How do you change mindsets at an organization as slow-moving as the U.S. Government? To start, Courtney Eimerman-Wallace suggests finding common ground and building trust. Courtney was part of one of the first U.S. digital services teams, working with the U.S. Department of Veterans Affairs. She was part of multiple projects during her time with the USDS, all aimed at leveraging technology to improve the lives of veterans. Courtney quickly realized that some things that felt second nature to her ran contrary to other people’s understanding. She cites a situation where she met with a security officer to discuss using GitHub in order to manage the release of new code each day.
“This guy looked at us like our faces were green…'how can you release something every single day?' Continuous integration was totally new for him.”
These moments were a “reality check in privilege” for Courtney and her team, many of whom grew up with the internet and had previously worked at places like Amazon or Facebook. It felt bizarre to enter an organization not known for its tech savviness. She realized she needed to recalibrate and explain things differently. Part of this recalibration involved demonstrating the underlying value proposition. She focused her explanations on how a new approach could deliver a better experience for veterans. They all shared the same goal; it was simply a matter of understanding where the other person was coming from in order to reach the goal. She focused on the end result they all wanted to achieve and explained her thinking in terms that others would understand. This focus on where other people were coming from helped establish common ground, but it also benefited the veterans they aimed to serve. Courtney recalls how valuable it was to learn more about accessibility, the design rules that allow someone with a disability to use your product on the internet. Because accessibility was so important to everyone at the VA, she and her team made accessibility an important part of their work as well:
“We were able to think beyond ourselves. This ended up being better for our team and better for veterans. Plus, I ended up learning a lot about accessibility.”
Courtney shares three projects she’s especially proud of, all of which required her team to seek common ground and bring others along with their thinking. The projects include:
  1. Improvements to an online patient portal that had been fraught with gender identity issues. Gender data was collected in an imprecise way, triggering errors in the military database and preventing some veterans from accessing their benefits. In this case, her team worked closely with a contractor who had been working on this for years but had struggled to get traction on resolving these bugs. By bringing people along on the journey, they gained buy-in on fixing the issues.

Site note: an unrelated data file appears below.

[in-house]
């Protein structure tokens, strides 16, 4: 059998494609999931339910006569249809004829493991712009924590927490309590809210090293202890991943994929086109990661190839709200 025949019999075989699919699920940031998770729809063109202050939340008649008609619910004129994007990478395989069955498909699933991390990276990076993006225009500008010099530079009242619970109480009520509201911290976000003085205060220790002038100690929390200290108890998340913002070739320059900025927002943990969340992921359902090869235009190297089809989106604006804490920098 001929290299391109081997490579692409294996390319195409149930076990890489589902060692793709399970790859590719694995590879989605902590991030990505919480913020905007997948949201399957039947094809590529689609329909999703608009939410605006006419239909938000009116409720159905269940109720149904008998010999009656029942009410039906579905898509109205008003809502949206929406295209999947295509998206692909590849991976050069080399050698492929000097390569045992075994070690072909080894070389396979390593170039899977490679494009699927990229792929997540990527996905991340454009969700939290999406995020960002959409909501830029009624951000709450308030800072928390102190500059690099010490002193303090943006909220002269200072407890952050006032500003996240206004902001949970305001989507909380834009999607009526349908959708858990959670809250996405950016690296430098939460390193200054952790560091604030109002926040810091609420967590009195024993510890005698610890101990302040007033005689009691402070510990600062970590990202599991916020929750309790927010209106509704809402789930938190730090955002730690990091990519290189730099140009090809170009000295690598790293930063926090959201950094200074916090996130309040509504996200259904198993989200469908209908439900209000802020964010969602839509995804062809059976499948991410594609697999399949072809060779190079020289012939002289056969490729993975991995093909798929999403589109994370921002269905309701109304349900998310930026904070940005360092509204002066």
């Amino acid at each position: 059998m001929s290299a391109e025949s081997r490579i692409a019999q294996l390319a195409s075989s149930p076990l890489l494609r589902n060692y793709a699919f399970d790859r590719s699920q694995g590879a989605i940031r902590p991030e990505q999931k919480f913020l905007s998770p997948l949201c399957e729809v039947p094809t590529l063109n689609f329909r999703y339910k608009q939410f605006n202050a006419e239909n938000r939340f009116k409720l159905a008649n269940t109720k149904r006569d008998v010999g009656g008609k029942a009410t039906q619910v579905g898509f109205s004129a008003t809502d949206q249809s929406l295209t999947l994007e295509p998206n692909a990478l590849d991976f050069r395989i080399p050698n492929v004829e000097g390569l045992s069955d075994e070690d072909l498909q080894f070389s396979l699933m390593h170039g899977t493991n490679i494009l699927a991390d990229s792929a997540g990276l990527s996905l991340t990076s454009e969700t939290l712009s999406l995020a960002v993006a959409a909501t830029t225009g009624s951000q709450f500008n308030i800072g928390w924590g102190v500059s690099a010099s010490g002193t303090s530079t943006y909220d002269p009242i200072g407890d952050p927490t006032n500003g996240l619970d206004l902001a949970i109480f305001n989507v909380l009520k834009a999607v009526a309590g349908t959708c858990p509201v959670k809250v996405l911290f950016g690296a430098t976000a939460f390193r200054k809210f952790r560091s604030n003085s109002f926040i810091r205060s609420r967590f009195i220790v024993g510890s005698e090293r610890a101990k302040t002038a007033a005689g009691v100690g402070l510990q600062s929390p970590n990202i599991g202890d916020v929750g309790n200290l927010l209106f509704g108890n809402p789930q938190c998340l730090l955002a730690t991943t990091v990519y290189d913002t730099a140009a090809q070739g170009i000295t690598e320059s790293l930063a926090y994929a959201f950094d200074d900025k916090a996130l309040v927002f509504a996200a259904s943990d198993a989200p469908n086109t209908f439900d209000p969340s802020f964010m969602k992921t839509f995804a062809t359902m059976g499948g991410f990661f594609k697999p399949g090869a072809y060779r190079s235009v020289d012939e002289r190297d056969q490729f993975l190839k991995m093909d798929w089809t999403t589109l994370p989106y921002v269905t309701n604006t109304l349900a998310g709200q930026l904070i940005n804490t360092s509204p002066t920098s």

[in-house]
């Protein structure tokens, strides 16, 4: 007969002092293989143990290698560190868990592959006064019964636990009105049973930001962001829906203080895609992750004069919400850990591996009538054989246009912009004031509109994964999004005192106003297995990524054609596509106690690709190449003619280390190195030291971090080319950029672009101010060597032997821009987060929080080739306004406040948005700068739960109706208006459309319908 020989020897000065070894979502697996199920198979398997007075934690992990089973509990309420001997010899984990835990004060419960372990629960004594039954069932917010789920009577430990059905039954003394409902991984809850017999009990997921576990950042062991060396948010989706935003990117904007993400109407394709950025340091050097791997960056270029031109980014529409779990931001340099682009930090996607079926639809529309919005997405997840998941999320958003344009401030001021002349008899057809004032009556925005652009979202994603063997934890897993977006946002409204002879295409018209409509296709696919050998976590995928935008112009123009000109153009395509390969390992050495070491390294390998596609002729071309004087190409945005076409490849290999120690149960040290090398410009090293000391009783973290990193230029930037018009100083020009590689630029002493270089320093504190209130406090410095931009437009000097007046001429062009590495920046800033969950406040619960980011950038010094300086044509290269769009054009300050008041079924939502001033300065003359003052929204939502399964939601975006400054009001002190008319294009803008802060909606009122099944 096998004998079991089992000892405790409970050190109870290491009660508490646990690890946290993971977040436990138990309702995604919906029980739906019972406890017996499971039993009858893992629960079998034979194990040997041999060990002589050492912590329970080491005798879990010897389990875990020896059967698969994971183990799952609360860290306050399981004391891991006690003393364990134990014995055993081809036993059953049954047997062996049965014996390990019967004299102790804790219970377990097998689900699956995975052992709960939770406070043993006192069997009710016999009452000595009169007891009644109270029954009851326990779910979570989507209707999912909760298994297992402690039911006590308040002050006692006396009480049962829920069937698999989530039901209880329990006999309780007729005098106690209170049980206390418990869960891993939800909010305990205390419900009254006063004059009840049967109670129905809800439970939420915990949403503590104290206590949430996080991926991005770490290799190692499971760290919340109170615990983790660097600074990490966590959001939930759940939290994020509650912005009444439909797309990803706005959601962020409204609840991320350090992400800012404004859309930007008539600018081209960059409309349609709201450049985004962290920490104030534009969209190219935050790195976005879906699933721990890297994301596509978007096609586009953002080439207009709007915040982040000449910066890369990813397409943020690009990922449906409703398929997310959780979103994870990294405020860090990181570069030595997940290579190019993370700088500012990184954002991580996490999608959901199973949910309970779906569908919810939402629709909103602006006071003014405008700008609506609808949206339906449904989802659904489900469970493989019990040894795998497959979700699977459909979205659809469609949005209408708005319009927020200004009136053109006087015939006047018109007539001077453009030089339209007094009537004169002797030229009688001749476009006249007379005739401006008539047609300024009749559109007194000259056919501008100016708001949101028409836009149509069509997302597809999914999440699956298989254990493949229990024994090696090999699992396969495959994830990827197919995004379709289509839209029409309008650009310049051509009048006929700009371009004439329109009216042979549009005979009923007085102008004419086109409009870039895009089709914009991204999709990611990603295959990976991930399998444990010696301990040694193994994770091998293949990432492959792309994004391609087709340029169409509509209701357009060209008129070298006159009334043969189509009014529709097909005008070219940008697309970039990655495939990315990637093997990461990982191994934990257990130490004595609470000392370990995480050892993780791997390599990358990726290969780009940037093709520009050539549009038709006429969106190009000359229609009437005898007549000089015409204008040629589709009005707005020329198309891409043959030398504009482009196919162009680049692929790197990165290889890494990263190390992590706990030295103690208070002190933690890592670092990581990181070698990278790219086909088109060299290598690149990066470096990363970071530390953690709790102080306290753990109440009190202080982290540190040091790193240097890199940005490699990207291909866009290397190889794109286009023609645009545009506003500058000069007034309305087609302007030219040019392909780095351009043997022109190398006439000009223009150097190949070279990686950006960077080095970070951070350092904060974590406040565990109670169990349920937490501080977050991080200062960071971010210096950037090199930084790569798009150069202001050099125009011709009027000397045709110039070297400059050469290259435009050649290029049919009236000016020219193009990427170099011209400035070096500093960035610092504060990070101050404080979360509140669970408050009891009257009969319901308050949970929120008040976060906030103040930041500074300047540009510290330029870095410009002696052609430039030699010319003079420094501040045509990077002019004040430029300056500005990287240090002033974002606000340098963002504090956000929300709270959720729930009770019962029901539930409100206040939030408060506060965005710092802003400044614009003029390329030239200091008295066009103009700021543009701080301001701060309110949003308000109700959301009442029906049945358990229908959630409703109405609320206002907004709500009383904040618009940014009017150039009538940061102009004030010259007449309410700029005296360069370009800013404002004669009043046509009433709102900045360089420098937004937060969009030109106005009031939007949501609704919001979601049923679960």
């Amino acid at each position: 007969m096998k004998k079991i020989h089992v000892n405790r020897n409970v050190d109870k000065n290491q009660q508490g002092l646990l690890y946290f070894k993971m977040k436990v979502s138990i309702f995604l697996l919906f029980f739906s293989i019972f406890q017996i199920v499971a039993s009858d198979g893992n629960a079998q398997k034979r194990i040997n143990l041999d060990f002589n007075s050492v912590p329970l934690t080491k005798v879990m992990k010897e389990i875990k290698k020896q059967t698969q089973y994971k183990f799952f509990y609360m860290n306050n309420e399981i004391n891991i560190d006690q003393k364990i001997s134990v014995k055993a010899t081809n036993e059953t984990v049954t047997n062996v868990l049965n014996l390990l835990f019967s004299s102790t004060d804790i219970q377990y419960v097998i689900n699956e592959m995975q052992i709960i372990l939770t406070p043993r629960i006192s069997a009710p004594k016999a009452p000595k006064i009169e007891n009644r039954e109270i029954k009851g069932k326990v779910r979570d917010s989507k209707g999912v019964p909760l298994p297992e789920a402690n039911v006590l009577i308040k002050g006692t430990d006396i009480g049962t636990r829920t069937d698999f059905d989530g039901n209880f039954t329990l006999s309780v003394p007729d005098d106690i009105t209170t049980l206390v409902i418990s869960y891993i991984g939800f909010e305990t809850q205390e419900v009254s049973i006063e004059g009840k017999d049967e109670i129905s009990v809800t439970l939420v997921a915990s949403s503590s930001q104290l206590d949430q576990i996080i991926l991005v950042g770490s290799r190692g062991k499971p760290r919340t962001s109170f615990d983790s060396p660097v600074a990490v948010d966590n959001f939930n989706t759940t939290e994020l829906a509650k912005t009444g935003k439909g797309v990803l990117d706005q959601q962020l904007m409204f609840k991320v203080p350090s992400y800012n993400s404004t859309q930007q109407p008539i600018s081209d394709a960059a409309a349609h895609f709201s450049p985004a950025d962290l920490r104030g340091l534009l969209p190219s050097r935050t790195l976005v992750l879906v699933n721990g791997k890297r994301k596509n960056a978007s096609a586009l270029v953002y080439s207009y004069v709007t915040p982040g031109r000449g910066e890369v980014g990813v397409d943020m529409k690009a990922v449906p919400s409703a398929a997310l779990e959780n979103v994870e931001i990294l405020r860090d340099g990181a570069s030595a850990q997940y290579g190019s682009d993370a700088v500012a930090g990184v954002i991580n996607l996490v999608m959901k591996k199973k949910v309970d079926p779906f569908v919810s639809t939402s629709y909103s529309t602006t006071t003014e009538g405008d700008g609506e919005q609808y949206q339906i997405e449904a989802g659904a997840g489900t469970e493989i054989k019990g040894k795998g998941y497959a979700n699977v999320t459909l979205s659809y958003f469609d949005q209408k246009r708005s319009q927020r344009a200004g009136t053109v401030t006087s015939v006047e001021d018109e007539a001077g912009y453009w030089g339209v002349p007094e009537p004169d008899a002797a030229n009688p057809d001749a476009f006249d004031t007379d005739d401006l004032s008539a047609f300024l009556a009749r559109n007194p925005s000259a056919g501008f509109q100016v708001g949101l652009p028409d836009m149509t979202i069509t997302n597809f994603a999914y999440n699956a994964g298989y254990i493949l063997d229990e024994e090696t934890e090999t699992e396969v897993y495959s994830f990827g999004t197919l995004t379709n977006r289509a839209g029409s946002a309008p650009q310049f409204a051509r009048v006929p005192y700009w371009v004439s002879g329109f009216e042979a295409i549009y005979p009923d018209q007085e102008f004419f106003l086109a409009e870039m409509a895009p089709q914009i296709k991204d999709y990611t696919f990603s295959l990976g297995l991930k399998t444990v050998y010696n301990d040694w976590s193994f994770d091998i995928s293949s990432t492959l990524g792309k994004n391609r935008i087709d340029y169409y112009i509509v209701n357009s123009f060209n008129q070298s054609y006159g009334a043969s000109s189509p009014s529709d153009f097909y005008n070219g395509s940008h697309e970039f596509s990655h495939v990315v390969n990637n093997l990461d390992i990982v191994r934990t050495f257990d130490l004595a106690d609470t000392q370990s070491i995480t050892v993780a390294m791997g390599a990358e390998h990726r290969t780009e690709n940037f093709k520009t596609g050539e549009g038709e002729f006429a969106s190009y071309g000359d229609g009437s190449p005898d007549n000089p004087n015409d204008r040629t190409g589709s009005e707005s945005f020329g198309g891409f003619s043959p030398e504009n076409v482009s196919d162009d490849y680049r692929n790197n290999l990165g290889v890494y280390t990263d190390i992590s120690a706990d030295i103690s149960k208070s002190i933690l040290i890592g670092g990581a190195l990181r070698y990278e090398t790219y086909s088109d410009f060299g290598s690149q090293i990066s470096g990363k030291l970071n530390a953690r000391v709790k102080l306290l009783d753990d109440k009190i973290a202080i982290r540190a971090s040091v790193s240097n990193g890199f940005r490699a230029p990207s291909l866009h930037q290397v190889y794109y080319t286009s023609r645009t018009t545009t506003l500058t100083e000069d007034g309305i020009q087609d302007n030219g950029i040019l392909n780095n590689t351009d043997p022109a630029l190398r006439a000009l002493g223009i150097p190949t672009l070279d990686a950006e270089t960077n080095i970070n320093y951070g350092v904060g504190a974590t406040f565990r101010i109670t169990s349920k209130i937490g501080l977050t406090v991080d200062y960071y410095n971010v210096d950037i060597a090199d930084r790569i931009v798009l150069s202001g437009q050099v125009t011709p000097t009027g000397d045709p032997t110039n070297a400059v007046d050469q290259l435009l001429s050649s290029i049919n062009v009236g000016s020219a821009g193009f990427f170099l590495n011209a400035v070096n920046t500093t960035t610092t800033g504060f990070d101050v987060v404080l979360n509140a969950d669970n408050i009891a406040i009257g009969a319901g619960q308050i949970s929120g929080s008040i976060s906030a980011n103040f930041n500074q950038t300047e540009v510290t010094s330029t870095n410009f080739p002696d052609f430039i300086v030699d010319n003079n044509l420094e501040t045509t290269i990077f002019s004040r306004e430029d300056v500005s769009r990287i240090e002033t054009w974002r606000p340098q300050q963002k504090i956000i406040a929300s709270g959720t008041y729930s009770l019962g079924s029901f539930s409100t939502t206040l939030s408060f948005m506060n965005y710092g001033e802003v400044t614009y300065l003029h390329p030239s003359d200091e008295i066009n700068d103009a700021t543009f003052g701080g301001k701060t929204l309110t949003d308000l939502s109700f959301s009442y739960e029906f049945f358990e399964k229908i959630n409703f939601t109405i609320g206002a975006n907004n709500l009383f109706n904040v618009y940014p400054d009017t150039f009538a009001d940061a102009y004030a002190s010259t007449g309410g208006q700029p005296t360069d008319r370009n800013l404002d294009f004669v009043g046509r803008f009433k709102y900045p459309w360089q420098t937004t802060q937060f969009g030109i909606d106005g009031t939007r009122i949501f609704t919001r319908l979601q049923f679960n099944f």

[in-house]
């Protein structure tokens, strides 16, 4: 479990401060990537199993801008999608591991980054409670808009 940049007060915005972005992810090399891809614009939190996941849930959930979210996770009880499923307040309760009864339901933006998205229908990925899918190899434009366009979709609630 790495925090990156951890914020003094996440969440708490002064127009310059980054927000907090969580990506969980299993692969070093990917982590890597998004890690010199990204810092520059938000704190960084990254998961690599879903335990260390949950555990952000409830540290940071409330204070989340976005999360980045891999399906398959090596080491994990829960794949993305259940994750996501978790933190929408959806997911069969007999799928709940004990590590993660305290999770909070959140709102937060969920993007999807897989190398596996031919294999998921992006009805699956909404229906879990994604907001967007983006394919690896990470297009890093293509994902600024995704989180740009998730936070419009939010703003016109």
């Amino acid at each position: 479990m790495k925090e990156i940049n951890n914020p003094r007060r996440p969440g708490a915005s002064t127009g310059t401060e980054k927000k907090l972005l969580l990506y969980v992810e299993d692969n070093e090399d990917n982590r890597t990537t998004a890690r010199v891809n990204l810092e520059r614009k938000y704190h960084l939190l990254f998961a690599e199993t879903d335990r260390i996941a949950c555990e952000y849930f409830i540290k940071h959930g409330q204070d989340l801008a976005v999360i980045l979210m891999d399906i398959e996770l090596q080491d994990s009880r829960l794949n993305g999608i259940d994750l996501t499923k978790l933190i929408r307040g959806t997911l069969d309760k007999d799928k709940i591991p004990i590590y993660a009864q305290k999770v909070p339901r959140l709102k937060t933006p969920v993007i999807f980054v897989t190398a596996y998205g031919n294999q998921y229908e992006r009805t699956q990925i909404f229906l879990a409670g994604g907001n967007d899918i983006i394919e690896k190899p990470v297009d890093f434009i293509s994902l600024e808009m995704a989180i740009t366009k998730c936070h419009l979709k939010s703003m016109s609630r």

2. A system called on that ensured the right people had access to veteran services, (rather than people trying to access services fraudulently.) Courtney and her team had high-level personnel navigate the process themselves, in order to witness firsthand how challenging it was. This underscored the value of showing, rather than telling.
  3. The discharge navigator: Courtney helped launched this passion project, aiming to help homeless vets. She shares the fact that about 1 in 5 homeless vets were dishonorably discharged, in large part due to PTSD before the disorder was properly diagnosed in our country. Some of these vets also suffered from the ramifications of “Don’t ask, don’t tell” policies. They focused on using digital tools to help these vets get access to the services they needed.
Post-USDS, Courtney is now Director of Product at Color of Change, the largest online racial justice organization in America. They’re building a searchable prosecutor database to help empower people with knowledge about who their local district attorneys are. Because DAs are elected positions, knowledge lets citizens take action if don’t like the way their DAs do business. Courtney cites a number of factors that allowed her to thrive in these scenarios where differences of opinion abound. Being a gay, black woman in America certainly helped prepare her, as did parents who devoted their time to helping others. Her father is an electrical engineer who gave his time to installing ceiling fans for elderly members of their church. Her mother started a food bank in Colorado, where Courtney helped throughout her childhood. She was also bolstered by a sense of gratitude to be working on behalf of veterans. Her respect for those who have served, as well as for others who have worked for the VA, helped instill a sense of duty to do her best.